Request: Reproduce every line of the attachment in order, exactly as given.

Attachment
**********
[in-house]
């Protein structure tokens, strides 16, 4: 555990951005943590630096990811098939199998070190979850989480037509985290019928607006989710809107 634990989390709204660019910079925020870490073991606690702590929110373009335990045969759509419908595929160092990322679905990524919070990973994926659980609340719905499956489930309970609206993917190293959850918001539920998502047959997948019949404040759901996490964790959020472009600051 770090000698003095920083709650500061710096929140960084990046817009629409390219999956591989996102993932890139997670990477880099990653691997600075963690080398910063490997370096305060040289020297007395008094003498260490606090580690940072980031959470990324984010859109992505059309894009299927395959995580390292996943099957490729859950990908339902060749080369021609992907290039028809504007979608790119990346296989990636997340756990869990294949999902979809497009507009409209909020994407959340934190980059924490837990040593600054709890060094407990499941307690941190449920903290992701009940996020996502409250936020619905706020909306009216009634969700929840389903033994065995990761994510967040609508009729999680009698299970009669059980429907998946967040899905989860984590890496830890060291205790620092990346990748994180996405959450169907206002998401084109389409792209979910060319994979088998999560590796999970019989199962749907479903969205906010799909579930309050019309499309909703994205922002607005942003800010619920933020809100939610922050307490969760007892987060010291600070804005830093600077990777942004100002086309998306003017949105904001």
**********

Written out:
[in-house]
């Protein structure tokens, strides 16, 4: 555990951005943590630096990811098939199998070190979850989480037509985290019928607006989710809107 634990989390709204660019910079925020870490073991606690702590929110373009335990045969759509419908595929160092990322679905990524919070990973994926659980609340719905499956489930309970609206993917190293959850918001539920998502047959997948019949404040759901996490964790959020472009600051 770090000698003095920083709650500061710096929140960084990046817009629409390219999956591989996102993932890139997670990477880099990653691997600075963690080398910063490997370096305060040289020297007395008094003498260490606090580690940072980031959470990324984010859109992505059309894009299927395959995580390292996943099957490729859950990908339902060749080369021609992907290039028809504007979608790119990346296989990636997340756990869990294949999902979809497009507009409209909020994407959340934190980059924490837990040593600054709890060094407990499941307690941190449920903290992701009940996020996502409250936020619905706020909306009216009634969700929840389903033994065995990761994510967040609508009729999680009698299970009669059980429907998946967040899905989860984590890496830890060291205790620092990346990748994180996405959450169907206002998401084109389409792209979910060319994979088998999560590796999970019989199962749907479903969205906010799909579930309050019309499309909703994205922002607005942003800010619920933020809100939610922050307490969760007892987060010291600070804005830093600077990777942004100002086309998306003017949105904001």